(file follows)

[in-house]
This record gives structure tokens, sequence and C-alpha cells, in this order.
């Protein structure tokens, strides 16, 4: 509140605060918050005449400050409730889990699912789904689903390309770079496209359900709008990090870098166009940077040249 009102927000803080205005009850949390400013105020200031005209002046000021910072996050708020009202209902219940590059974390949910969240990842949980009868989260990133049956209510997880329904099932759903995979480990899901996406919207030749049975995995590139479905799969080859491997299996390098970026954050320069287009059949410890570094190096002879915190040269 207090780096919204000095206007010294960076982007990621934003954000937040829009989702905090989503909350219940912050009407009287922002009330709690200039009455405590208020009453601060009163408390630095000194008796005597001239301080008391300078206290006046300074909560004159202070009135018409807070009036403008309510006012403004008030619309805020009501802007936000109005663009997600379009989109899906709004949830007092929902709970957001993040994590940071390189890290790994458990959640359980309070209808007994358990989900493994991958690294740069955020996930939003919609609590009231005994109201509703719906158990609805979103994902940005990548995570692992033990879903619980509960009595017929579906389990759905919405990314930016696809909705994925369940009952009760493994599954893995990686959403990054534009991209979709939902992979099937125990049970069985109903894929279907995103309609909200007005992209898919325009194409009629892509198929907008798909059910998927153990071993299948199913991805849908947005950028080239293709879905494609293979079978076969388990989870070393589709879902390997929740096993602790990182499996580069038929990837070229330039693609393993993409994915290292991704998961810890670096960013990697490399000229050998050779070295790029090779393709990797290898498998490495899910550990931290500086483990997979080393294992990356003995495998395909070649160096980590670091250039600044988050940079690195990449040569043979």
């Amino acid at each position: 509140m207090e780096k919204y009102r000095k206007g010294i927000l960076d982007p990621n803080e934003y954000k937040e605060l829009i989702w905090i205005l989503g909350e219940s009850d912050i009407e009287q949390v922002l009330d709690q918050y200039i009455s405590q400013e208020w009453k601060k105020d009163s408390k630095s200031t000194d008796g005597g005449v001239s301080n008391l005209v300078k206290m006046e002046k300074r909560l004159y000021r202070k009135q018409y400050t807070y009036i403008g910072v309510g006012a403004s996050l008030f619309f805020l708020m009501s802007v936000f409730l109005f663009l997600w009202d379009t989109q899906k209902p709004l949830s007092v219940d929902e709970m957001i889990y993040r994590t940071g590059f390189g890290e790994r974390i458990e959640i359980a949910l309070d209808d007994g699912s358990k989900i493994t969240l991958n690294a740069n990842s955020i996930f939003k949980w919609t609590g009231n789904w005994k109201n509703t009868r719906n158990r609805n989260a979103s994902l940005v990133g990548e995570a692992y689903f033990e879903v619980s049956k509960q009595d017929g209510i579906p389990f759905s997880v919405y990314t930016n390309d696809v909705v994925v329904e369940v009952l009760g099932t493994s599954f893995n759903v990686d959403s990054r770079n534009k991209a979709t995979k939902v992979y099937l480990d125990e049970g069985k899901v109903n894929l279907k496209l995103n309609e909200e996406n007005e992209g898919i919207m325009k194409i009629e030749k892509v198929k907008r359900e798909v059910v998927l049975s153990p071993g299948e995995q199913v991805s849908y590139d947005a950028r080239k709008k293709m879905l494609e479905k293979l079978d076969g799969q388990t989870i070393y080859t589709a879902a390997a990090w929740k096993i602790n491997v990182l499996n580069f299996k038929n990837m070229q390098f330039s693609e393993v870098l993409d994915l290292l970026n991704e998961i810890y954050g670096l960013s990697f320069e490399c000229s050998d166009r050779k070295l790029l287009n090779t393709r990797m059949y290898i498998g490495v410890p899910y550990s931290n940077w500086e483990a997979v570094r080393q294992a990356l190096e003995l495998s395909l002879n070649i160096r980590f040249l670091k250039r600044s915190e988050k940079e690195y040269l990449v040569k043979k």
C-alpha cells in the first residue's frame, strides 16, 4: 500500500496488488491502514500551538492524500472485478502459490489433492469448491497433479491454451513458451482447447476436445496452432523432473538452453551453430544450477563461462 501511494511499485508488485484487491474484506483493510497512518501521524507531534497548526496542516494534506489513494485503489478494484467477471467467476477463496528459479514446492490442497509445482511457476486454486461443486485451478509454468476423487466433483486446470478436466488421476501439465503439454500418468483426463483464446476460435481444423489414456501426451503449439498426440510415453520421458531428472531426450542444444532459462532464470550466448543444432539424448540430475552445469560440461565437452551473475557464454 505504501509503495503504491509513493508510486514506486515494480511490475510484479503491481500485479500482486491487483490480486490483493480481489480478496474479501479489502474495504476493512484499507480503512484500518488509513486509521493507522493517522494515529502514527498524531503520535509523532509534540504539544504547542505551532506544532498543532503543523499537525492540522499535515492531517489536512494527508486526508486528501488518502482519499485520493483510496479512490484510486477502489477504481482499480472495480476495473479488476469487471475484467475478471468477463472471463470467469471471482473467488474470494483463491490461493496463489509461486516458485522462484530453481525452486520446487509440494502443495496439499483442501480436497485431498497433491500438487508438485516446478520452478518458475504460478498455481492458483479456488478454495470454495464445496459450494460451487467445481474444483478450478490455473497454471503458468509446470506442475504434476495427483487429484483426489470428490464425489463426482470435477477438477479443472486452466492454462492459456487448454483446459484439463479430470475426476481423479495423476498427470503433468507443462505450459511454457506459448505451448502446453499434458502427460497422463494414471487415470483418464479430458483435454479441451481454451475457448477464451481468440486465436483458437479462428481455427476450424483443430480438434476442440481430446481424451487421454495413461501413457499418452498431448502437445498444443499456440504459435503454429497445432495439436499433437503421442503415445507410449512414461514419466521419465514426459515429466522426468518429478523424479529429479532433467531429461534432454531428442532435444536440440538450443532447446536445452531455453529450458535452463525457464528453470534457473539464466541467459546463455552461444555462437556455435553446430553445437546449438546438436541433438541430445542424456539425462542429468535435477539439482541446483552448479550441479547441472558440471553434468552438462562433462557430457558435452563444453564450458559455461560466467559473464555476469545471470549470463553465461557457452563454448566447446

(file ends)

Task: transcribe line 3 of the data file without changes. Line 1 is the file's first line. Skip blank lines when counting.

């Protein structure tokens, strides 16, 4: 509140605060918050005449400050409730889990699912789904689903390309770079496209359900709008990090870098166009940077040249 009102927000803080205005009850949390400013105020200031005209002046000021910072996050708020009202209902219940590059974390949910969240990842949980009868989260990133049956209510997880329904099932759903995979480990899901996406919207030749049975995995590139479905799969080859491997299996390098970026954050320069287009059949410890570094190096002879915190040269 207090780096919204000095206007010294960076982007990621934003954000937040829009989702905090989503909350219940912050009407009287922002009330709690200039009455405590208020009453601060009163408390630095000194008796005597001239301080008391300078206290006046300074909560004159202070009135018409807070009036403008309510006012403004008030619309805020009501802007936000109005663009997600379009989109899906709004949830007092929902709970957001993040994590940071390189890290790994458990959640359980309070209808007994358990989900493994991958690294740069955020996930939003919609609590009231005994109201509703719906158990609805979103994902940005990548995570692992033990879903619980509960009595017929579906389990759905919405990314930016696809909705994925369940009952009760493994599954893995990686959403990054534009991209979709939902992979099937125990049970069985109903894929279907995103309609909200007005992209898919325009194409009629892509198929907008798909059910998927153990071993299948199913991805849908947005950028080239293709879905494609293979079978076969388990989870070393589709879902390997929740096993602790990182499996580069038929990837070229330039693609393993993409994915290292991704998961810890670096960013990697490399000229050998050779070295790029090779393709990797290898498998490495899910550990931290500086483990997979080393294992990356003995495998395909070649160096980590670091250039600044988050940079690195990449040569043979």